Social-Ecological Model

About Prevention logoThe factors that precipitate and influence child maltreatment do not exist in isolation, but are interrelated. A widely utilized framework within the field of child maltreatment prevention is the Center for Disease Control and Prevention's Social-Ecological Model[1]. This model serves as a tool to conceptualize the complex interplay between individual, relationship, community, and societal factors and how these factors individually and collectively increase risk or serve to prevent child maltreatment. In order to effectively address child maltreatment, multiple efforts, which focus both within and across levels, need to be implemented. 

social ecological model image 

While it is possible to represent these levels as distinct, they do, in fact, have overlapping aspects. For example, a child's interaction with an individual teacher may fit in the "relationship" level, where the influence of a child's school would fit in the "community" level.     


The first level includes the personal history, biological and social characteristics of the individual child or the individual parent or risk factors which increase the likelihood that child maltreatment could occur. An individual risk factor could be the young age of the child or the fact that the parent is in their teen years. Prevention strategies at this level are often designed to promote changes in attitudes, beliefs, and behaviors that ultimately prevent abuse and neglect such as helping parents to have accurate development expectations for their child. The Period of Purple Crying is a Wisconsin Child Abuse and Neglect Prevention Board supported program designed to help parents of new babies understand a developmental stage that is not widely understood by providing parents with valuable information on the normal crying curve and the dangers of shaking a baby.


The second level comprises close relationships and social circles which may either increase or reduce the risk of child maltreatment. Examples might include a child who has a parent who is perpetrating domestic violence, a parent experiencing social isolation, or a child who has a strong supportive relationship with an adult other than a parent. Prevention efforts at this level focus on issues like fostering social connections, increasing communication skills, and promoting healthy parenting. The Prevention Board promotes high quality parent education by supporting the implementation of three evidence-based programs, Triple P, Nurturing Parenting, and Effective Black Parenting Program, through its Parent Education for Child Abuse and Neglect Prevention Grants.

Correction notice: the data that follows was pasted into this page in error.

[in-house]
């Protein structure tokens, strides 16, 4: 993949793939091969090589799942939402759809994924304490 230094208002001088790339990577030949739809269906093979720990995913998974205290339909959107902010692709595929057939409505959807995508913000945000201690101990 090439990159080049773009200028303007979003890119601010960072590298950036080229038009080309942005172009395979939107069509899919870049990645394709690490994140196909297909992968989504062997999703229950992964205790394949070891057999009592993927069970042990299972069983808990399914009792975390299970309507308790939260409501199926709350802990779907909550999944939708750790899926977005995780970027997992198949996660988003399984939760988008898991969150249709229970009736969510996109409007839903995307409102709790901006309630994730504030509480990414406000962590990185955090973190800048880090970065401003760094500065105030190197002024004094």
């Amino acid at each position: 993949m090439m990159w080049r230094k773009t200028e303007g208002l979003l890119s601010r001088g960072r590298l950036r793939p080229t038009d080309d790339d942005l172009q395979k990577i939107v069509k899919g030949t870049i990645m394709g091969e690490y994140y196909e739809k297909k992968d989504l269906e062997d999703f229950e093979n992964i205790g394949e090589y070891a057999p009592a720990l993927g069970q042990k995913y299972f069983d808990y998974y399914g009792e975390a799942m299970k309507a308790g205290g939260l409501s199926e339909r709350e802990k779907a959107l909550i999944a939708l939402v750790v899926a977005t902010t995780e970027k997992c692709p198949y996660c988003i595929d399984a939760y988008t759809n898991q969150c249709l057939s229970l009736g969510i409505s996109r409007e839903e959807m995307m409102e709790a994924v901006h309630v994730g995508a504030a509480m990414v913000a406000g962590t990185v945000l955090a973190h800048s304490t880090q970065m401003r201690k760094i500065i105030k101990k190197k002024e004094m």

The third level consists of the settings where families live and work such as schools, workplaces, neighborhoods, child care centers, or faith communities. Influences that impact child maltreatment within community settings include such factors as poverty, safety, quality of schools, and availability of basic resources like food, housing and medical care. Prevention work at this level often targets the social and physical climate with efforts such as helping families to find housing, reducing poverty, or teaching families how to safeguard their children as a means of child maltreatment prevention. The Prevention Board and partners initiated Project GAIN (Getting Access to Income Now), an effort designed to assist families at risk for child maltreatment in accessing economic resources, reducing financial stressors, and increasing income stability for the children and adults in the home.


The fourth level encompasses the influence of various institutions on child maltreatment prevention as well as the societal understandings and conceptualizations that create an environment where conditions that support child maltreatment are accepted or inhibited. One aspect of this level consists of how laws, policies, and resource allocation affect child maltreatment prevention where a prevention strategy could consist of advocating for child maltreatment prevention funding within the state legislature. Social norms and public awareness campaigns are examples of prevention strategies which target social and cultural understandings. Through the efforts of the Prevention Board, the Bringing Protective Factors to Life in Your Work training will be provided across the state to build public awareness of the importance of a strength-based approach to support positive parenting and to promote protective factors among parents, primary caregivers and children so that young people have the opportunity to grow up in safe, stable, and nurturing environments. 

A systems approach to child maltreatment prevention involves supporting an array of efforts that target aspects of each of the different social-ecological levels that affect children. Collaborative effort between service sectors is a vital aspect of the work that the Prevention Board supports. Only by integrating efforts and services between programs, organizations, and institutions is it possible to create the continuum of resources that can address the differing needs within and across social-ecological levels. A significant aspect of this integration is the push to design shared data collection systems in an effort to enhance quality control of programming, advance program effectiveness, and increase the capacity for data sharing.